U.S. Presidential Limo Breaks Down Due to Fuel Filling Error in Israel


From today's news: “Backup presidential limo on its way for Obama in Israel after fuel filling failure.”

U.S. President Barack Obama's trip to Israel was tripped up by a preventable error – the Presidential limousine  was mistakenly filled with diesel fuel instead of gasoline/petrol.

One of the limousines in Obama's fleet has broken after reports that it was mistakenly filled with the wrong fuel at the start of the US president's visit to  Israel.

Another limo is on its way from  Jordan, according to Ma'an News agency, citing Israel's Channel 10, to replace one that was filled with diesel instead of gasolene.

This is clearly a preventable error… one that could increase the risk of harm to the President if the vehicle broke down in an unsafe location. I'm curious to hear if there will be any “root cause analysis” and corrective actions taken to prevent a future re-occurrence  (or somebody will just be punished).

In the U.S., diesel fuel nozzles at the pump are intentionally LARGER than nozzles for unleaded gasoline. This serves as a form of mistake proofing, or error proofing (read more at Professor John Grout's excellent mistakeproofing.com website).

Apparently having a larger diesel nozzle isn't the case in all countries — perhaps including Israel? Or was this just a problem at the location where the limo was fueled up?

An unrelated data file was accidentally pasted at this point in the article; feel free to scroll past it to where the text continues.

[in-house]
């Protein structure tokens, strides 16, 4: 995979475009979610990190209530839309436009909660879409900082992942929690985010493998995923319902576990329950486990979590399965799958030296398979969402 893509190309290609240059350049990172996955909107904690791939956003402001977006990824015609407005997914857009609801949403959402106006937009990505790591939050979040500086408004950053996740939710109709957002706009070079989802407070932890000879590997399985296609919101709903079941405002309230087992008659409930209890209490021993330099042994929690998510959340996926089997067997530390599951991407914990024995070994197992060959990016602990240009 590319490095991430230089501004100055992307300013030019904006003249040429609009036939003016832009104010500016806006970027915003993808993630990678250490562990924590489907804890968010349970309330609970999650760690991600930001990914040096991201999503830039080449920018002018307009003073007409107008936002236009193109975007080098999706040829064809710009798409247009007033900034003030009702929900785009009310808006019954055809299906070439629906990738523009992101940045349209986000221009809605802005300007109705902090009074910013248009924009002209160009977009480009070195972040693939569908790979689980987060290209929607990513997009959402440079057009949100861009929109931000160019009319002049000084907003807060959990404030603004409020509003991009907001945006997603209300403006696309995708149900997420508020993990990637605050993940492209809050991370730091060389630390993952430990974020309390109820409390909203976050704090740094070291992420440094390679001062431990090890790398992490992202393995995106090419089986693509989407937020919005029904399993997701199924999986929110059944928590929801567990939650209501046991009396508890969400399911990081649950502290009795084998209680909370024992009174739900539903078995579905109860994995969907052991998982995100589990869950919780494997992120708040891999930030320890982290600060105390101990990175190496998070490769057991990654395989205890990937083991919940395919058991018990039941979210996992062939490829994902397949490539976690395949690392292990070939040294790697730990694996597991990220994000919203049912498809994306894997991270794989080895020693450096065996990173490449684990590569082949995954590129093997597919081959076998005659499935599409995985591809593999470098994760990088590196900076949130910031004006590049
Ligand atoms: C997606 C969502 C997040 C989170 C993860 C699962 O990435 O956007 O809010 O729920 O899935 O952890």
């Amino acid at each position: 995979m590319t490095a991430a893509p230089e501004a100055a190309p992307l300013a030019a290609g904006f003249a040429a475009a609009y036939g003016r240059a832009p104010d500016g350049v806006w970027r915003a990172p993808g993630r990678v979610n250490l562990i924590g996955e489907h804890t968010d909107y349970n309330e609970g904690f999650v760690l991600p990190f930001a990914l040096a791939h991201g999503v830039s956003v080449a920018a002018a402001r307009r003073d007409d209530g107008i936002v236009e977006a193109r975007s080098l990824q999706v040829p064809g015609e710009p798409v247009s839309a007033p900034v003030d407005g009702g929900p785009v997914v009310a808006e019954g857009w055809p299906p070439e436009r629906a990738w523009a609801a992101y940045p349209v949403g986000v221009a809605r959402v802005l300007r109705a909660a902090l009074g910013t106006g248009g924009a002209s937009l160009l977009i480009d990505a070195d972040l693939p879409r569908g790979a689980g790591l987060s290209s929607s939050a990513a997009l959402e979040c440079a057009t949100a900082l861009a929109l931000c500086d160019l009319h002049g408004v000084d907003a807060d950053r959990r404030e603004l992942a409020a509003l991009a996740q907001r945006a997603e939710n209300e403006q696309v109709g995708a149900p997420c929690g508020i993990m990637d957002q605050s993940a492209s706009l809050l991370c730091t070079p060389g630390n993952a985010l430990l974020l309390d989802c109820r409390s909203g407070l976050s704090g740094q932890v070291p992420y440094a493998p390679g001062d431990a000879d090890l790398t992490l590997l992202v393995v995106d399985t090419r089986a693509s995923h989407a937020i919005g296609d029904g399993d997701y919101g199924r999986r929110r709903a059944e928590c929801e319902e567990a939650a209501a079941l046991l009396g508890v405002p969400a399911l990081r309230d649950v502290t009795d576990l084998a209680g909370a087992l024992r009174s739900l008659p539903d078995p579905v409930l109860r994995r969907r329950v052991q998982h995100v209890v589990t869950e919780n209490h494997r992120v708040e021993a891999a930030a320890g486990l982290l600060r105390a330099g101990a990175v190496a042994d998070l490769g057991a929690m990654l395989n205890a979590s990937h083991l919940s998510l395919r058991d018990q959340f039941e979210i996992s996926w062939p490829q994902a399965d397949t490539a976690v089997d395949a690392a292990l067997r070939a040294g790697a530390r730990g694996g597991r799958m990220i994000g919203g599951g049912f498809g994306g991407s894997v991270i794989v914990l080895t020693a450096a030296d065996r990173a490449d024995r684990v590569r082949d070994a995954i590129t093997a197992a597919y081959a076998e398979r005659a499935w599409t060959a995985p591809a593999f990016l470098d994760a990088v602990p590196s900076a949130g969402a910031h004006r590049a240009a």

Mistake proofing (“poka yoke” in Japanese) is a core part of the “Lean” management system and improvement methodology, tracing back to days before Toyota made cars. The term “jidoka” (automation with a human touch) traces back to Toyota's innovations with weaving looms that stop automatically when a thread breaks. This stops the production of bad fabric and saves a lot of worker time that would be spent cleaning up after the problem.

Hospitals are increasingly using Lean and mistake proofing techniques to prevent errors such as wrong site surgeries or giving the wrong medication (or dose) to patients. You can read about this in Chapter 8 of my book  Lean Hospitals and you can also get a free PDF on healthcare mistake proofing from Prof. Grout.

Mistake-proofing is more effective than signs that tell people to “be more careful.” If an error CAN occur, it might not happen every day, but it's basically inevitable when a person with an otherwise perfect track record has a bad day… as happened with the limo.

Update: Here is a sad picture of the limo on a tow truck.

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Mark Graban
Mark Graban is an internationally-recognized consultant, author, and professional speaker, and podcaster with experience in healthcare, manufacturing, and startups. Mark's new book is The Mistakes That Make Us: Cultivating a Culture of Learning and Innovation. He is also the author of Measures of Success: React Less, Lead Better, Improve More, the Shingo Award-winning books Lean Hospitals and Healthcare Kaizen, and the anthology Practicing Lean. Mark is also a Senior Advisor to the technology company KaiNexus.


  1. When I go to Grout’s website and click on the picture of the book cover, I get an error message. So, something is wrong somewhere. Any thoughts?

  2. Hi Mark,

    Last winter I put Diesel in my gas engine and it did wreck it completely. Had to replace the engine at $6,000.00. The self serve station that I used put diesel gas in the unleaded pump.

    • I’m really sorry to hear that Kelly. Did the service station own up to the problem and pay for your repair?

      I wonder if they have a way for the fuel delivery people to error proof their process (put the right fuel/octane into the right tanks) or if they just tell them to “be careful”?


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